Chemical Waste)
Office of Environmental Health and Safety
Cleanup Procedures cont’d
 Dispose of all cleanup materials as hazardous waste.
 Waste must be properly packaged in a leakproof
container, sealed and labelled with a hazardous waste
label.
 Handle the waste the same way you would any other
chemical waste produced from your lab.
 Then report the incident to supervisor and
Environmental Health and Safety and to the local joint
health and safety committee. Use the
"Accident/Incident/Occupational Disease Report" form.
Office of Environmental Health and Safety
Response Chart
Hazard
•Contact
•Inhalation
Protection
•SCBA
•Encapsulating Suit
Containment
•Vent remove
Spill State
Gas / Liquid / Solid
Hazard
•Contact
Hazard
•Contact
•Inhalation
Protection
•Dust Mask
•Gloves
Protection
•Vapour Resp.
•Gloves, Boots, Coveralls
Containment
•Sweep
Containment
•Neutralize & Absorb
Office of Environmental Health and Safety
Cleanup Techniques
1.
2.
3.
4.
Protect floor drains or other means for
environmental release. Spill socks and absorbents
may be placed around drains, as needed.
Contain and clean-up the spill with the
appropriate material.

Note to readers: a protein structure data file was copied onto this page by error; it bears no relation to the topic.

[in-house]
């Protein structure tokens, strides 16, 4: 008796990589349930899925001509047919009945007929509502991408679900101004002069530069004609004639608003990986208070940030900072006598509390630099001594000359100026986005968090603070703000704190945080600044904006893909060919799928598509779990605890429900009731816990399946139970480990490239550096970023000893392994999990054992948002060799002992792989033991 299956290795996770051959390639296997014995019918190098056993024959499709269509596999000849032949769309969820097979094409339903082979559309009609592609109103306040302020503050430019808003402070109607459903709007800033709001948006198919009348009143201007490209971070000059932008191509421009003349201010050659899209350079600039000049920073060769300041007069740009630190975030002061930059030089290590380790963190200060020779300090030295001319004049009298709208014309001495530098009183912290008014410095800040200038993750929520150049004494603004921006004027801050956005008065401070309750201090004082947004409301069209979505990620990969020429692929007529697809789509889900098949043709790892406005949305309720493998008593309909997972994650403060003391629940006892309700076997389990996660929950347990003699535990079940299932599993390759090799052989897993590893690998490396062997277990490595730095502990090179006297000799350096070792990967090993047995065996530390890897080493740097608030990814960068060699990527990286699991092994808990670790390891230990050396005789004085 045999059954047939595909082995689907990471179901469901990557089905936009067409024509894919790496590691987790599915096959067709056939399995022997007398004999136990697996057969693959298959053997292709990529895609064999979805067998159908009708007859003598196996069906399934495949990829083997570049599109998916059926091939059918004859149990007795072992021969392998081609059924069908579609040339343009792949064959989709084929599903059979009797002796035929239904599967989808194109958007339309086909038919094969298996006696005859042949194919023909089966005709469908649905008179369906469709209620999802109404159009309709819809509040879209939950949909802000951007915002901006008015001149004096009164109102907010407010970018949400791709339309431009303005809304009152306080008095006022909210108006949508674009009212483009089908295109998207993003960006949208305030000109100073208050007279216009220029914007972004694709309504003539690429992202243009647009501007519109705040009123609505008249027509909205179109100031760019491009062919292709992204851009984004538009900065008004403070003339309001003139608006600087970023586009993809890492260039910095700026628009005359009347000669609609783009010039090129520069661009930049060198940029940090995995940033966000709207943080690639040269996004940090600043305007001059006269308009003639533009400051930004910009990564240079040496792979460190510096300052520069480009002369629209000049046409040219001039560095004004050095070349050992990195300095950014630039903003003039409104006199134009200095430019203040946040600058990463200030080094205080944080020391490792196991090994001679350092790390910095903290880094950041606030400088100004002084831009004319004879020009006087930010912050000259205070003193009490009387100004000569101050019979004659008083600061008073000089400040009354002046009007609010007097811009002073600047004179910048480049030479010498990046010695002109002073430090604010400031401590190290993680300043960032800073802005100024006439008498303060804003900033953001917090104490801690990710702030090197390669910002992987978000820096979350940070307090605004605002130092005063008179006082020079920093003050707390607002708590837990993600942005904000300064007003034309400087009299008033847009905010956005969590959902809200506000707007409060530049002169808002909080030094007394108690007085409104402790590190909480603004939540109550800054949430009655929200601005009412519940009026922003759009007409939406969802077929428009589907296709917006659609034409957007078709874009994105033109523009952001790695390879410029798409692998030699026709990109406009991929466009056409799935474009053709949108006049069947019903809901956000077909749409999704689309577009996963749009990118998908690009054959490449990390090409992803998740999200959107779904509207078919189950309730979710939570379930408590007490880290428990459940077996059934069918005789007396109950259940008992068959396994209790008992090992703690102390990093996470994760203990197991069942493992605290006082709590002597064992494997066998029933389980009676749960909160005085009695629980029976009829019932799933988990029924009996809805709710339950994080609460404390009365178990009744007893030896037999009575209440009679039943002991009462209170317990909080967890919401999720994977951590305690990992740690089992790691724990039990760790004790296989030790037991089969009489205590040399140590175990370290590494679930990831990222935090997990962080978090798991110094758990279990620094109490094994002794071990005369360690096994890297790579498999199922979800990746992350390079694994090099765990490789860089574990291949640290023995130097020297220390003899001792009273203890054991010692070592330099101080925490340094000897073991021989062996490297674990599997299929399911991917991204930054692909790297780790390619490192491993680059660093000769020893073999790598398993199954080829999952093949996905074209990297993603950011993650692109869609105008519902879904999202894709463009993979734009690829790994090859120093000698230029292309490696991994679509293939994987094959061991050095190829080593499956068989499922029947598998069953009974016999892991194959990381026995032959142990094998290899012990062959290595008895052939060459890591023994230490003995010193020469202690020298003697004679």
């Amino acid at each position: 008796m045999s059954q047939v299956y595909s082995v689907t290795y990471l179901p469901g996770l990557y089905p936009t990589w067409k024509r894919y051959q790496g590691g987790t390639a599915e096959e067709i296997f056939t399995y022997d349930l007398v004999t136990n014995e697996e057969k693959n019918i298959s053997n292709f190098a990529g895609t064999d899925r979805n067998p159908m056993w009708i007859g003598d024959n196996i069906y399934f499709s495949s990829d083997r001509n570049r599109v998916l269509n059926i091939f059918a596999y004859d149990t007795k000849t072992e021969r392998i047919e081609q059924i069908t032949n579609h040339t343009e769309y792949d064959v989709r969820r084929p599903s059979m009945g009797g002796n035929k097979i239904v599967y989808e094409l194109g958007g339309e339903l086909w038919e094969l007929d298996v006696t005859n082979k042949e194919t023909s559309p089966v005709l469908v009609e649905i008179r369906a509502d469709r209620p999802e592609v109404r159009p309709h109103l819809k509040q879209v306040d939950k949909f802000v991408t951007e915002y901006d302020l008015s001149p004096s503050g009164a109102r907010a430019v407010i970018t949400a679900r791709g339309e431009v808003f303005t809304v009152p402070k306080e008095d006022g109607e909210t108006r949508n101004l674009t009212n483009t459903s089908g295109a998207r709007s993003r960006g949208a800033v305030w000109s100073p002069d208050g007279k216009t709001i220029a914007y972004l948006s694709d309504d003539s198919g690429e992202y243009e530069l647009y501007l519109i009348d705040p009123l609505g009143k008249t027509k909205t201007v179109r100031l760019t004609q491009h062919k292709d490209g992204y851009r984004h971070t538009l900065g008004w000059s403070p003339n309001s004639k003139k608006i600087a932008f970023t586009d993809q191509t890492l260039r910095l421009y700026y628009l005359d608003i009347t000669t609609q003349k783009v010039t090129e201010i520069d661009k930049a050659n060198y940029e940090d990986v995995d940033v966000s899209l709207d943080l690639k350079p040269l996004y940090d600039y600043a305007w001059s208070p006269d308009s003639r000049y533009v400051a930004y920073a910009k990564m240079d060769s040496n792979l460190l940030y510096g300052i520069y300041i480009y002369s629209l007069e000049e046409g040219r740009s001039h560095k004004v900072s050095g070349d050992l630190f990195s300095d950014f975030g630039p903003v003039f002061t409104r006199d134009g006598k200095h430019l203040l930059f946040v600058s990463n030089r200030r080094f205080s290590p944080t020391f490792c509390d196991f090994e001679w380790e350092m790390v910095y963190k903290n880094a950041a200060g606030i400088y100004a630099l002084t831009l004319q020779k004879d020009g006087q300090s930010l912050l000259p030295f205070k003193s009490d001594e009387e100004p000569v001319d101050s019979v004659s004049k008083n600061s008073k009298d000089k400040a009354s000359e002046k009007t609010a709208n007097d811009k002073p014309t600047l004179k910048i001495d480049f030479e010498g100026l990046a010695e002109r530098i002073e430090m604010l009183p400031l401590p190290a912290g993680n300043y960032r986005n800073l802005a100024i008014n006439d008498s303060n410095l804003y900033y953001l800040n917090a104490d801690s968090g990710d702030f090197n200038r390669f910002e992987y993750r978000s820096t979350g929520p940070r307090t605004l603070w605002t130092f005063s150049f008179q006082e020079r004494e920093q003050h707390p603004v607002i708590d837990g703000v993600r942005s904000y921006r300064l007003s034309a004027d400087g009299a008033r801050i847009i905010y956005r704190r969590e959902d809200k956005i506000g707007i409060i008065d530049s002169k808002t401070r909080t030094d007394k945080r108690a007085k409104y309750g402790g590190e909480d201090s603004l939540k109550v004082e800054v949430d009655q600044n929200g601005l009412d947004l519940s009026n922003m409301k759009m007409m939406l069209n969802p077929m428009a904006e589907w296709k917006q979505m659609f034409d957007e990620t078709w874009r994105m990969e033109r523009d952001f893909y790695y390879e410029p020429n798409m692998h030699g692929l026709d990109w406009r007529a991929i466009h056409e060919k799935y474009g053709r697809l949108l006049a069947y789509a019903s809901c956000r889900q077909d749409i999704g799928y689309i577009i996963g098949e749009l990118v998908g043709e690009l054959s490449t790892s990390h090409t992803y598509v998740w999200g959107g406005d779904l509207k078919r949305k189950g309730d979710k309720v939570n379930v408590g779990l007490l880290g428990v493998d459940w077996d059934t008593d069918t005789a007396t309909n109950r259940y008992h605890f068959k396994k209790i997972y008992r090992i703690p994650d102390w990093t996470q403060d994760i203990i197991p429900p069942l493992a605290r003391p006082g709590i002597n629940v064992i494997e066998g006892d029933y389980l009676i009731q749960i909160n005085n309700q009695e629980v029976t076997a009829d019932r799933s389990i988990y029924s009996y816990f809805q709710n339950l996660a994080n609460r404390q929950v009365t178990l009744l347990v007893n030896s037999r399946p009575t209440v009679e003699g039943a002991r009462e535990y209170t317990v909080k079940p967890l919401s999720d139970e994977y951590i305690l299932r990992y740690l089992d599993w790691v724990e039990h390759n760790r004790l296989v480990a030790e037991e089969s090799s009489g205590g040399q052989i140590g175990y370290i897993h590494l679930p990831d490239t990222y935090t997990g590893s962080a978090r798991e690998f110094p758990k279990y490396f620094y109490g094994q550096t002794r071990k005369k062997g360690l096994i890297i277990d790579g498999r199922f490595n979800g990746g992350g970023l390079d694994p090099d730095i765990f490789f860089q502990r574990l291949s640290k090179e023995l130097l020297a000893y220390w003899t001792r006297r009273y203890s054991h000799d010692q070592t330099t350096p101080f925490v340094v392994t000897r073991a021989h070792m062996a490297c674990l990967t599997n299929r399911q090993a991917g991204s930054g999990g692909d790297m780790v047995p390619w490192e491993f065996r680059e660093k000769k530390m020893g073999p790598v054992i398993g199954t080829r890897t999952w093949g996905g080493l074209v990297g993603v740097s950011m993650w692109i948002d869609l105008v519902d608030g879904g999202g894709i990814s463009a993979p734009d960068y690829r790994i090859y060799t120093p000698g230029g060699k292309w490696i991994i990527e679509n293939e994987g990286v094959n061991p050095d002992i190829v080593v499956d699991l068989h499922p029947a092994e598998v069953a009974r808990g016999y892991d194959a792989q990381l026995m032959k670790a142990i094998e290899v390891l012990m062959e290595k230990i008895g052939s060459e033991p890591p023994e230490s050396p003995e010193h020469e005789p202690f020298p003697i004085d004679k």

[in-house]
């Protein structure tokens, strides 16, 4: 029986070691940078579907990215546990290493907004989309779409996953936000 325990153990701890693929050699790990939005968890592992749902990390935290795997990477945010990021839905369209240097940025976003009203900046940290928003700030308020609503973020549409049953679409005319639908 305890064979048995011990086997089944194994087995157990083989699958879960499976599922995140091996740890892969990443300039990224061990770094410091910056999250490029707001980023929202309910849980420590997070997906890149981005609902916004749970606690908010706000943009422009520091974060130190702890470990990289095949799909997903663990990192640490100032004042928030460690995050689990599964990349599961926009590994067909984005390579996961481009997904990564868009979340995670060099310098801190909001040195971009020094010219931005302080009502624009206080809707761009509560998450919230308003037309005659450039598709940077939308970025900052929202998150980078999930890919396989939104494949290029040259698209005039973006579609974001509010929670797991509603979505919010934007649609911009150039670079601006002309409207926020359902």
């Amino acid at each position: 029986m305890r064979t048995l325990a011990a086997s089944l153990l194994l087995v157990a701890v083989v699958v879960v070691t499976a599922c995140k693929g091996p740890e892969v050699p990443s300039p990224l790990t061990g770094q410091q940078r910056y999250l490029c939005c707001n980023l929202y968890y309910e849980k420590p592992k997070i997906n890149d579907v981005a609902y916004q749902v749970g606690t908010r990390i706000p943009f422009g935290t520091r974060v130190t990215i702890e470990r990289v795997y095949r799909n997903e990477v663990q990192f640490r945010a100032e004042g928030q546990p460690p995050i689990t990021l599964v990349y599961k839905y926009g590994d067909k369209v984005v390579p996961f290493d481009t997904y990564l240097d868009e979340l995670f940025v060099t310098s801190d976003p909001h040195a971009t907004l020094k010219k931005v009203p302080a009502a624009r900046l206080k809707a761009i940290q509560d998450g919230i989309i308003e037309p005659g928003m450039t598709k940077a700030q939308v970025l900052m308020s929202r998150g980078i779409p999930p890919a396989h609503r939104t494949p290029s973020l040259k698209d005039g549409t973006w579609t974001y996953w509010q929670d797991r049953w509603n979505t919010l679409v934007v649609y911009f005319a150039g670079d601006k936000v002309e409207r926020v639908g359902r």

Loose spill control materials should be distributed
over the entire spill area, working from the
outside, circling to the inside. This reduces the
chance of splash or spread of the spilled chemical.
When spilled materials have been absorbed, use
brush and scoop to place materials in an
appropriate container. Polyethylene bags may be
used for small spills. Five gallon pails may be
appropriate for larger quantities.
Office of Environmental Health and Safety
Spill Cleanup Supplies
Solids
 Warning Sign
 Broom and Dustpan
 Disposal Container, any
leakproof container
 Hazardous Waste Label
Liquids
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Warning Sign
Absorbent material
Broom and Dustpan
Disposal Container, any
leakproof container
 Hazardous Waste Label
Office of Environmental Health and Safety
Personal Protective Equipment
Already in Lab:
•Safety Glasses or Goggles
•Nitrile Gloves